At the heart of this case is the balance that must be struck between the rights of a public servant to free political and religious expression in the public forum on the one hand, and the rights of strudents to be educated in a tolerant environment, free from discrimination, on the other.
Eight years ago, the Supreme Court of Canada in Ross v. New Brunswick School District No. 15 resolved that balance in favour of the students, upholding an order sanctioning a teacher for public statements of a racist character. The novel aspect of this case is that, unlike Ross, there is no evidence of a poisoned school environment.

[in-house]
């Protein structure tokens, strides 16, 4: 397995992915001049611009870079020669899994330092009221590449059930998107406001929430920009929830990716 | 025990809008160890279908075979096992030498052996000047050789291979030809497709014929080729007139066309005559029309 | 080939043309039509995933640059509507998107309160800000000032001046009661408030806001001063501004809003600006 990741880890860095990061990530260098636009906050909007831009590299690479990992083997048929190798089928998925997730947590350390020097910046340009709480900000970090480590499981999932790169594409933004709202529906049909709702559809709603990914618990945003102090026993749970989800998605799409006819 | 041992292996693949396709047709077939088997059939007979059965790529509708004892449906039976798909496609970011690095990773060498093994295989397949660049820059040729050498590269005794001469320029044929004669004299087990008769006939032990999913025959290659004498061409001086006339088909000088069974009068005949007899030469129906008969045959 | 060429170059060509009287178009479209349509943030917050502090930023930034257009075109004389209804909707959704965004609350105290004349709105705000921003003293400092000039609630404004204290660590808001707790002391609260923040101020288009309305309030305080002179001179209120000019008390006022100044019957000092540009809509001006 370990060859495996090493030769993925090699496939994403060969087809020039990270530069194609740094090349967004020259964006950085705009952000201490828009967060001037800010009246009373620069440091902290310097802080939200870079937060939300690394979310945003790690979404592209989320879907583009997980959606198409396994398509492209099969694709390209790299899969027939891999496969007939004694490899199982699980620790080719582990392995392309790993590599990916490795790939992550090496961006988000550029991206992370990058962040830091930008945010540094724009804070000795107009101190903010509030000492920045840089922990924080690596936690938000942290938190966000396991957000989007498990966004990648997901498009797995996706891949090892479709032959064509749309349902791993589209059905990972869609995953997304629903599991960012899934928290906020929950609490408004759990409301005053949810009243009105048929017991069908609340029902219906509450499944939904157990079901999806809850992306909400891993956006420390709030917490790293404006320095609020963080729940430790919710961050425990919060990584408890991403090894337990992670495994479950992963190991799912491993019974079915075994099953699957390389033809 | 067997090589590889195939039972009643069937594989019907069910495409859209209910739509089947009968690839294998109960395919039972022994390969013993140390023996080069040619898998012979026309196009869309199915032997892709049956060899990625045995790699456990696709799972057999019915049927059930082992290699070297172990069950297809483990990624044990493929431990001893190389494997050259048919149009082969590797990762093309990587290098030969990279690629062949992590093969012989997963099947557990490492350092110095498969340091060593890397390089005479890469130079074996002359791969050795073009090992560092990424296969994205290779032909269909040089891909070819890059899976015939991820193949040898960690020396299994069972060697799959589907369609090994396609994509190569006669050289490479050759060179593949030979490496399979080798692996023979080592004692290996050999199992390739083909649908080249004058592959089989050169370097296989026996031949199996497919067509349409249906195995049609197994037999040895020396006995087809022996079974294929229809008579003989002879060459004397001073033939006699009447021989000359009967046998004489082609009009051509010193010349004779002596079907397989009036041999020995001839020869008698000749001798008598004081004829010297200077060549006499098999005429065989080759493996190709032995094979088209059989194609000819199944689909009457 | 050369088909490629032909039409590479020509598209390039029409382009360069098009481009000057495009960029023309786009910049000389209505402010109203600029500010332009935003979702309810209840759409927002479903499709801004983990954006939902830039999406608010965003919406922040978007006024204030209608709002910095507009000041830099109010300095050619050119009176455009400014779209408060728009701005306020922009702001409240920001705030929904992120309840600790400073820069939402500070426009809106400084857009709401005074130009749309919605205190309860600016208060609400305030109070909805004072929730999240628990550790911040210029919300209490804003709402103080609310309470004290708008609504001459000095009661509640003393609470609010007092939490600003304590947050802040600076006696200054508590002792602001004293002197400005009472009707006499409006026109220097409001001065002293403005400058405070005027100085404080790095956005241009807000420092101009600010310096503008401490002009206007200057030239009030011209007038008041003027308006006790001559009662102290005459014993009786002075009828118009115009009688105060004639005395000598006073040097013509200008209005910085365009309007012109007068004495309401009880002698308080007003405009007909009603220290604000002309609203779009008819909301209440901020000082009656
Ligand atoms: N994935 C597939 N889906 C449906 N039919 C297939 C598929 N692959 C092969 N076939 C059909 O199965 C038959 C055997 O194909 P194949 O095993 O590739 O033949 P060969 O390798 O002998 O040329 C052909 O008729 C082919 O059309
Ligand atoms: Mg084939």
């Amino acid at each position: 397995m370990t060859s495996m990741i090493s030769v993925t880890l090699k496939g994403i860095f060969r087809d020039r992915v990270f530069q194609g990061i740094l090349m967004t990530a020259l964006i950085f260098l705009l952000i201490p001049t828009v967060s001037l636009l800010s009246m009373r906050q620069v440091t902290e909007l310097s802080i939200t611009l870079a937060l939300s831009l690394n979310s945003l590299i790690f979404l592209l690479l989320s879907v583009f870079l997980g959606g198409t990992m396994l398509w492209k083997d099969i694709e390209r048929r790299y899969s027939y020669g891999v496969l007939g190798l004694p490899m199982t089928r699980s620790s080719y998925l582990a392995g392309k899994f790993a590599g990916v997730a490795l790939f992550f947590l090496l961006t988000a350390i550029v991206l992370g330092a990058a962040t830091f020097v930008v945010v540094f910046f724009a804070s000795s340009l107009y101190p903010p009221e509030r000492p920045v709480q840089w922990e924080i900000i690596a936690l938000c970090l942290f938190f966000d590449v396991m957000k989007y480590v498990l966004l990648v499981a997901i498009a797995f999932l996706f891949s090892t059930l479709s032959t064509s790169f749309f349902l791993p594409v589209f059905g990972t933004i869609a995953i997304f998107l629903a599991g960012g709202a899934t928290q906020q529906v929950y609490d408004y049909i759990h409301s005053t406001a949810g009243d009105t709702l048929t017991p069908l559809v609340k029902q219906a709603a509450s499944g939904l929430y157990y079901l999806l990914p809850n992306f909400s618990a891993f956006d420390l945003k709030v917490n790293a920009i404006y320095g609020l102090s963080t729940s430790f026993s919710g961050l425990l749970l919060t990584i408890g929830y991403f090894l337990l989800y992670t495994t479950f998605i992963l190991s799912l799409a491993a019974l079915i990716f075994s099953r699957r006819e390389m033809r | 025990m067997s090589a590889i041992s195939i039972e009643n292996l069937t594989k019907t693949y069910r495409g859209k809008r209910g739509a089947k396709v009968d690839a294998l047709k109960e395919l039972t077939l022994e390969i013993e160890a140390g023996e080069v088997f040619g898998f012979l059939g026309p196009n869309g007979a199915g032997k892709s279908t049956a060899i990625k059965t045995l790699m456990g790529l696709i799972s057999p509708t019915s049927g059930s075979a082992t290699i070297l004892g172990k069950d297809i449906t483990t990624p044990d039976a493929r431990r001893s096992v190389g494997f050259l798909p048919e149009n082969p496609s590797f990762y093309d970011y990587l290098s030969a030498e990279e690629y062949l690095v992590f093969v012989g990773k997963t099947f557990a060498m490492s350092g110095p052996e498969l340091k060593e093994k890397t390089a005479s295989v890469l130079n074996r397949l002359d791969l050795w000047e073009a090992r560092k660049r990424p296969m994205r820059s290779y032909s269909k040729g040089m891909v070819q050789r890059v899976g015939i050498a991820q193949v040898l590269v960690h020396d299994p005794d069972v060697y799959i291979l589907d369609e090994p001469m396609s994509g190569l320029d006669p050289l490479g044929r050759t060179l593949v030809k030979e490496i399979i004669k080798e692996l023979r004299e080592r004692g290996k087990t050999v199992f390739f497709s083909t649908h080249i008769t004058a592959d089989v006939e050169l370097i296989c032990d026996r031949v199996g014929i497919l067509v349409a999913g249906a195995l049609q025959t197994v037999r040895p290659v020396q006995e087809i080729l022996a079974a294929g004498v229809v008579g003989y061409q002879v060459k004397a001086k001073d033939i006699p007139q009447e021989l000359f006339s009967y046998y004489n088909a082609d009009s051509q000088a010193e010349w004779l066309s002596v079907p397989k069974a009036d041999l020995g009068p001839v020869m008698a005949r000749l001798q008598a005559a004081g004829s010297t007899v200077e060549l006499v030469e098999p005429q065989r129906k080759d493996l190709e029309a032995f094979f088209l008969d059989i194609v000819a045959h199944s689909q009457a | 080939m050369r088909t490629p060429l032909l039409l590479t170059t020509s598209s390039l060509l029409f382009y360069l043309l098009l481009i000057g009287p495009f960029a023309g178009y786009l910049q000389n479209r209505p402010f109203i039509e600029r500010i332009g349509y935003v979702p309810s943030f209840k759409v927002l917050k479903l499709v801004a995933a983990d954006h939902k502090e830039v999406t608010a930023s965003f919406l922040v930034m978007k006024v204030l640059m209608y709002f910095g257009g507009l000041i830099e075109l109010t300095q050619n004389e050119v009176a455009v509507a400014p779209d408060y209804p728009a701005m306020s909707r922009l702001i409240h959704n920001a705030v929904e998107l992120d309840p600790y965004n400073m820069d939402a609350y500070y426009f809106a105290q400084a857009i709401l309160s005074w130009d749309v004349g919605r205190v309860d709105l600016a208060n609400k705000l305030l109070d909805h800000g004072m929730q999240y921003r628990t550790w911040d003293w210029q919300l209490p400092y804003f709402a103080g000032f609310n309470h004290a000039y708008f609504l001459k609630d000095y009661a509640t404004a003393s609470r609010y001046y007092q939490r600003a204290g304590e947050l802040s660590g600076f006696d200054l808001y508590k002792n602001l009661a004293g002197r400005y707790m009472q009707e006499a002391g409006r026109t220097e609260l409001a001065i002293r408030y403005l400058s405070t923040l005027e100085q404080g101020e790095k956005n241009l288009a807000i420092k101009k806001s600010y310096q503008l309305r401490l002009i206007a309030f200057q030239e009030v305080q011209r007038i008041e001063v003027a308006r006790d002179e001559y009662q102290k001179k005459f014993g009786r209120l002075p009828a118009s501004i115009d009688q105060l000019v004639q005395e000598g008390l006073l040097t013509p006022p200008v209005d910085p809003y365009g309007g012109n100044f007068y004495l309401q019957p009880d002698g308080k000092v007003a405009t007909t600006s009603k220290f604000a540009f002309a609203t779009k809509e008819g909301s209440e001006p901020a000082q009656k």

The BCCLA says that discriminatory writings, when made in a made in a public forum and linked to the speaker’s professional capacity as a teacher and student counsellor, can constitute a harm even absent evidence of a poisoned environment. Words can in some circumstances present a real barrier to access with respect to vulnerable minorities. While not necessarily justifying infringement in all cases, this harm can be weighed in assessing the reasonableness of the infringement of the speech. In such a case an infringement of freedoms of religion and expression may be justified on the basis of that harm.